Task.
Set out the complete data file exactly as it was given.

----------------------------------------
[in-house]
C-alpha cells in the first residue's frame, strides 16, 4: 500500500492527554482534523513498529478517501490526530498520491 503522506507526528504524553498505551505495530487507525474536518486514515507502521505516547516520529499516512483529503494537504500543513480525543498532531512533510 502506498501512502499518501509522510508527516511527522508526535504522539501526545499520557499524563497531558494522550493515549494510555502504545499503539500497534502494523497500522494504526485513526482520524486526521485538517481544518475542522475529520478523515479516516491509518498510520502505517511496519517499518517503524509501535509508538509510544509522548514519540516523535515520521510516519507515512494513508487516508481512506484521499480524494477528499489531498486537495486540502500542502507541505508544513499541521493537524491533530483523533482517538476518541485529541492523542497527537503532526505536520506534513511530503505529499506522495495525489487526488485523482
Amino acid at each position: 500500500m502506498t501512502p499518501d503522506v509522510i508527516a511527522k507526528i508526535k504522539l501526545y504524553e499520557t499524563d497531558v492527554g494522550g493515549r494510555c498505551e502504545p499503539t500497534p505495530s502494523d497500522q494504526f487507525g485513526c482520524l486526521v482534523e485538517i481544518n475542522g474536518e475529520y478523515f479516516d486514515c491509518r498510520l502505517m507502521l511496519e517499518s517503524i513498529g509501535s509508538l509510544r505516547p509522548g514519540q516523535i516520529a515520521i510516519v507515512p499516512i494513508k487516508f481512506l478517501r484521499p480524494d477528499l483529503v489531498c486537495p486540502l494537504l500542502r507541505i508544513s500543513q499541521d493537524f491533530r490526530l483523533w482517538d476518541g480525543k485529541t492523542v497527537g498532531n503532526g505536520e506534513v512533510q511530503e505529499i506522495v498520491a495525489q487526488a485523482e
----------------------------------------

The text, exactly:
[in-house]
C-alpha cells in the first residue's frame, strides 16, 4: 500500500492527554482534523513498529478517501490526530498520491 503522506507526528504524553498505551505495530487507525474536518486514515507502521505516547516520529499516512483529503494537504500543513480525543498532531512533510 502506498501512502499518501509522510508527516511527522508526535504522539501526545499520557499524563497531558494522550493515549494510555502504545499503539500497534502494523497500522494504526485513526482520524486526521485538517481544518475542522475529520478523515479516516491509518498510520502505517511496519517499518517503524509501535509508538509510544509522548514519540516523535515520521510516519507515512494513508487516508481512506484521499480524494477528499489531498486537495486540502500542502507541505508544513499541521493537524491533530483523533482517538476518541485529541492523542497527537503532526505536520506534513511530503505529499506522495495525489487526488485523482
Amino acid at each position: 500500500m502506498t501512502p499518501d503522506v509522510i508527516a511527522k507526528i508526535k504522539l501526545y504524553e499520557t499524563d497531558v492527554g494522550g493515549r494510555c498505551e502504545p499503539t500497534p505495530s502494523d497500522q494504526f487507525g485513526c482520524l486526521v482534523e485538517i481544518n475542522g474536518e475529520y478523515f479516516d486514515c491509518r498510520l502505517m507502521l511496519e517499518s517503524i513498529g509501535s509508538l509510544r505516547p509522548g514519540q516523535i516520529a515520521i510516519v507515512p499516512i494513508k487516508f481512506l478517501r484521499p480524494d477528499l483529503v489531498c486537495p486540502l494537504l500542502r507541505i508544513s500543513q499541521d493537524f491533530r490526530l483523533w482517538d476518541g480525543k485529541t492523542v497527537g498532531n503532526g505536520e506534513v512533510q511530503e505529499i506522495v498520491a495525489q487526488a485523482e